Ethically Bound Research in Social Media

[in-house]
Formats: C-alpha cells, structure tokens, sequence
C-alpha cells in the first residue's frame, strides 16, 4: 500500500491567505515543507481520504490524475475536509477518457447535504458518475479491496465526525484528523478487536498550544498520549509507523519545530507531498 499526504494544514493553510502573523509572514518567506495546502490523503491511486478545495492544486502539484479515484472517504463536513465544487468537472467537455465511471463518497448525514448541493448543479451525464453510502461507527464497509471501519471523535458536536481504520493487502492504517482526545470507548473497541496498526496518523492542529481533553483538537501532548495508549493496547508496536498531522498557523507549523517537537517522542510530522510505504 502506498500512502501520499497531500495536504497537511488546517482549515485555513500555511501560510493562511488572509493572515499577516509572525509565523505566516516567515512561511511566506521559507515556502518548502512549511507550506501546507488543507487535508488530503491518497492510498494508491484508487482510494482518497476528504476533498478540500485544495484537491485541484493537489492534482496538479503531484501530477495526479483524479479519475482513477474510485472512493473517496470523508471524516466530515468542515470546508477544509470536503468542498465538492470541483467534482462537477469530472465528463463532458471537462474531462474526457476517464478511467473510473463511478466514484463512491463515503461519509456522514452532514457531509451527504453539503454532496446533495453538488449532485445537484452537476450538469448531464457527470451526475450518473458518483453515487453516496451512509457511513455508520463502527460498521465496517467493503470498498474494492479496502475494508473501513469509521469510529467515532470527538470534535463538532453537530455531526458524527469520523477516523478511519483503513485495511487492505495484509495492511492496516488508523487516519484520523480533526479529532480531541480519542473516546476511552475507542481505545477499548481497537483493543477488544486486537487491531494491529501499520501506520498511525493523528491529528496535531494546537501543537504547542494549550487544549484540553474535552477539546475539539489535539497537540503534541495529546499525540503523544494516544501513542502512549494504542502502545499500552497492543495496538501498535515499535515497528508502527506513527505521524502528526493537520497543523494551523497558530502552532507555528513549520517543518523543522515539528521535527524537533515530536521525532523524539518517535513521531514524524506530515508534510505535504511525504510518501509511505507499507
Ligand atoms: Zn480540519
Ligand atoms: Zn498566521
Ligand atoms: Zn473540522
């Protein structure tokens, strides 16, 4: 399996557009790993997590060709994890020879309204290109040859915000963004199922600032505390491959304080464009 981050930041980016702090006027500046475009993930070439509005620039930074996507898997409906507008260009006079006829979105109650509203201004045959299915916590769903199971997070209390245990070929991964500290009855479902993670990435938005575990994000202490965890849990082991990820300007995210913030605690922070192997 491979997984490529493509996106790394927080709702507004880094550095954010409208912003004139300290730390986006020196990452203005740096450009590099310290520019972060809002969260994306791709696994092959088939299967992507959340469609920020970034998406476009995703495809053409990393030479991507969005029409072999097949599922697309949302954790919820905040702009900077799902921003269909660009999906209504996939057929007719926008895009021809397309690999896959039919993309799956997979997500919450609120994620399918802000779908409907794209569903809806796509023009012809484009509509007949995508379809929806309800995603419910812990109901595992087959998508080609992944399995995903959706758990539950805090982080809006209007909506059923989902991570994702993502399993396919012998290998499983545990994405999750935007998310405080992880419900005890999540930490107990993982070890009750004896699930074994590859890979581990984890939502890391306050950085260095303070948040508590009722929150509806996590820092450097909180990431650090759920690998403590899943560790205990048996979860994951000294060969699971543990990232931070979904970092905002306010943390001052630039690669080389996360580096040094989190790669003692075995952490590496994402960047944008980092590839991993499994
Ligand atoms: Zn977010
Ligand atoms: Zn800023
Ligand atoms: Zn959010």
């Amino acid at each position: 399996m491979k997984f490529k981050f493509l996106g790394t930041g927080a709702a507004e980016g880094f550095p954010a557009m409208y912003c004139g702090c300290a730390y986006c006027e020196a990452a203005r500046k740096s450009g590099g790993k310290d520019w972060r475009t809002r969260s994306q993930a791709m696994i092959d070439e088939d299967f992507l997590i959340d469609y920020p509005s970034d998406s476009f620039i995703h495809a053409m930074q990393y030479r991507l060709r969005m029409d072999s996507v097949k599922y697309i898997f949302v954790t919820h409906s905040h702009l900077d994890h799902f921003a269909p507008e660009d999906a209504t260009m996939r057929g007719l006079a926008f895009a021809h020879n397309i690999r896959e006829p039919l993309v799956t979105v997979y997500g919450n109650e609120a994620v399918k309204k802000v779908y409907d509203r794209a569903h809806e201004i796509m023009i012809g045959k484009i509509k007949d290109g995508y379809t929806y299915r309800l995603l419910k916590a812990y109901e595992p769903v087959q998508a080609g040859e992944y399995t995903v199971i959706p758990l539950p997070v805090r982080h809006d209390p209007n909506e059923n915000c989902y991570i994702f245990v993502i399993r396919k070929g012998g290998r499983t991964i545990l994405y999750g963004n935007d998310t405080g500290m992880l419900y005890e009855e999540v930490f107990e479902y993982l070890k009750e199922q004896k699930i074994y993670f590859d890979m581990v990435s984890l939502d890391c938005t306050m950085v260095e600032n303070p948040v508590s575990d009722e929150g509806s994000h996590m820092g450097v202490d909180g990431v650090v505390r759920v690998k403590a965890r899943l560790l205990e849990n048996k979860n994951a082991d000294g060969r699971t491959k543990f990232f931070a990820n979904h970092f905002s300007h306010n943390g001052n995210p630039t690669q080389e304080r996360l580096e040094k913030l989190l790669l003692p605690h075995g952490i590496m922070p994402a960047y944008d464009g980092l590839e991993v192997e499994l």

With the rapid growth of social media outlets, its users have willfully shared personal information, most often unaware that in doing so they have allowed what they considered private to become public. Researchers interested in tapping into this information may ethically consider informed consent as a critical component of their scholarly work. Many social media users have not been aware that, while able to control the visibility of their profiles from particular audiences, a large amount of their information and online behavior can be accessed by plethora of third parties. As users begin to understand what has happened to the information they have shared, they face the decision to remain in or withdraw from social media outlets. Removing themselves, however, represents letting go of the many social benefits they have taken advantage of, have learned to rely on, and dearly appreciate. It is true that social media outlets have brought people together across time and space: some have been able to reconnect with family members who reside overseas while others have maintained or rekindled their childhood friendships. In addition, social media has also united people with common professional and political interests, building brands and developing activism. This is, indeed, what social media outlets promised its users- the possibility to unite.  However, unity does not always assure progress. Through social media, the opportunity to limit our networks is easily at hand and we are encouraged by social media outlets to take it. In doing so, we limit our exposure to points of view that differ from ours. We do not allow ourselves to teach and learn from one another. We do not submit to another’s point of view. We do not take responsibility for what is said. We do not discern what another person is thinking or feeling. We do not consider irrational realities and painful truths. By limiting our own networks and by receiving information that is tailored to our behavior, our understanding of the world becomes restricted. Part of making social media more social is accepting that we learn from those who think differently from us. To achieve this we need to engage with the world and all its variety, its diversity, its complexity, its irrationality. Social media instead, as it stands now, restricts our opportunity to face the world as it is and learn from one another. We are asked to share what we think without learning how to think about what we say. We are asked to share content with others, without understanding the true content of others. With that in mind, as researchers analyze social media data they need to consider not only the inner workings of these outlets but understand the importance of seeking informed consent from social media users. On one end, researchers should reflect on the frameworks and controls that exist within social media outlets, which regulate how content moves across the platforms. We know, for example, that content shown to people on many social media outlets is filtered and targeted to feed their interests. Many times, content with erroneous information is widely shared because it feeds into the particular beliefs of individuals. On the other hand, the removal of content, which does not mean to be violent or spread hate, is frequent under a system that constantly fails to accurately regulate what people say. Perhaps, only people are able to regulate one another, not algorithms and artificial intelligence. Before researchers access the data provided by social media, they must understand how that data came to be and under what circumstances it is allowed to exist. They need to understand what data was erased from the system, what data was ignored within the system, what data is not able to be retrieved by the system, what data was manipulated by what entities, what data has been misused or abused and for what purposes, what data was duplicated or impersonated, what data is reported and which is not, what statistical errors may there be when presented with this data, what questions does this data actually answer, how do we validate and replicate the results drawn from this data, etc. Researchers may want to reflect on the ways in which they can unintentionally reach manipulated, inexact and false results when delving into a dataset whose formation and regulation they do not fully understand.  On the other end, researchers must keep in mind informed consent and anonymity. First, some users are not aware that their content is indeed public, others’ views on what they have posted on social media may have changed, and many others do not know and may disapprove of the extents to which their data is being used. Second, many times, data that is picked ignores the context in which it was originally presented. Other times, data is picked and, with it, the identity of the individual who created it, without keeping in mind how presenting their data onto new and unexpected audiences may harm the individual. All in all, researchers may want to prioritize documentation and validation of data, by understanding how it is documented and validated within the social media outlets themselves. While researchers strive for new discoveries, they need to pause and understand the unexpected factors that go into the aggregation of this data, which manipulate the data itself.